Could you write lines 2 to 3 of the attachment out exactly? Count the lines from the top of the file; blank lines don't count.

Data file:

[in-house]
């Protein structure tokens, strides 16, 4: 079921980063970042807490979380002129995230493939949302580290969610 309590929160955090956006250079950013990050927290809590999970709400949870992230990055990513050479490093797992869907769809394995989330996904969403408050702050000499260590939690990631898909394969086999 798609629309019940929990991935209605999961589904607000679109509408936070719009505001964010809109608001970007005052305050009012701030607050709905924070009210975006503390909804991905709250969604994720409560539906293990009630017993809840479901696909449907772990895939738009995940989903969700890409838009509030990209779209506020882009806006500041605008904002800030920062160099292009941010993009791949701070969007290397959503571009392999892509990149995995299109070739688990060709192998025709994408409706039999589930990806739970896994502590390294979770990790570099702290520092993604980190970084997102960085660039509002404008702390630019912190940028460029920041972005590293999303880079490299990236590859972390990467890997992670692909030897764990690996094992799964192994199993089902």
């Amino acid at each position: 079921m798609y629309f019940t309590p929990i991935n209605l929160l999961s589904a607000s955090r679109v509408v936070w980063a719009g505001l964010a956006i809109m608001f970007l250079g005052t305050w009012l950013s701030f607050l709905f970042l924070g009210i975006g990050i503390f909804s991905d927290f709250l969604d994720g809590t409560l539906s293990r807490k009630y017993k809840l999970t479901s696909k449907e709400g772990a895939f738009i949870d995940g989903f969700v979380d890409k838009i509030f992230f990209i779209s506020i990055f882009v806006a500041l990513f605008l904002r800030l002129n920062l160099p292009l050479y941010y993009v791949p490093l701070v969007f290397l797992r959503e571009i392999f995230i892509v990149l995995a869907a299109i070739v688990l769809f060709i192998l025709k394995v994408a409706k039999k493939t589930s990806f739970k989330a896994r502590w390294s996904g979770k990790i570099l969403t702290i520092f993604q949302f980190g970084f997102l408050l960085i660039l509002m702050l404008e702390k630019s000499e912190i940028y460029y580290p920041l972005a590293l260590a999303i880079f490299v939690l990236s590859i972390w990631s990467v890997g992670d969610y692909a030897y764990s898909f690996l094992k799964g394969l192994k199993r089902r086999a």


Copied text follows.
């Protein structure tokens, strides 16, 4: 079921980063970042807490979380002129995230493939949302580290969610 309590929160955090956006250079950013990050927290809590999970709400949870992230990055990513050479490093797992869907769809394995989330996904969403408050702050000499260590939690990631898909394969086999 798609629309019940929990991935209605999961589904607000679109509408936070719009505001964010809109608001970007005052305050009012701030607050709905924070009210975006503390909804991905709250969604994720409560539906293990009630017993809840479901696909449907772990895939738009995940989903969700890409838009509030990209779209506020882009806006500041605008904002800030920062160099292009941010993009791949701070969007290397959503571009392999892509990149995995299109070739688990060709192998025709994408409706039999589930990806739970896994502590390294979770990790570099702290520092993604980190970084997102960085660039509002404008702390630019912190940028460029920041972005590293999303880079490299990236590859972390990467890997992670692909030897764990690996094992799964192994199993089902």
């Amino acid at each position: 079921m798609y629309f019940t309590p929990i991935n209605l929160l999961s589904a607000s955090r679109v509408v936070w980063a719009g505001l964010a956006i809109m608001f970007l250079g005052t305050w009012l950013s701030f607050l709905f970042l924070g009210i975006g990050i503390f909804s991905d927290f709250l969604d994720g809590t409560l539906s293990r807490k009630y017993k809840l999970t479901s696909k449907e709400g772990a895939f738009i949870d995940g989903f969700v979380d890409k838009i509030f992230f990209i779209s506020i990055f882009v806006a500041l990513f605008l904002r800030l002129n920062l160099p292009l050479y941010y993009v791949p490093l701070v969007f290397l797992r959503e571009i392999f995230i892509v990149l995995a869907a299109i070739v688990l769809f060709i192998l025709k394995v994408a409706k039999k493939t589930s990806f739970k989330a896994r502590w390294s996904g979770k990790i570099l969403t702290i520092f993604q949302f980190g970084f997102l408050l960085i660039l509002m702050l404008e702390k630019s000499e912190i940028y460029y580290p920041l972005a590293l260590a999303i880079f490299v939690l990236s590859i972390w990631s990467v890997g992670d969610y692909a030897y764990s898909f690996l094992k799964g394969l192994k199993r089902r086999a």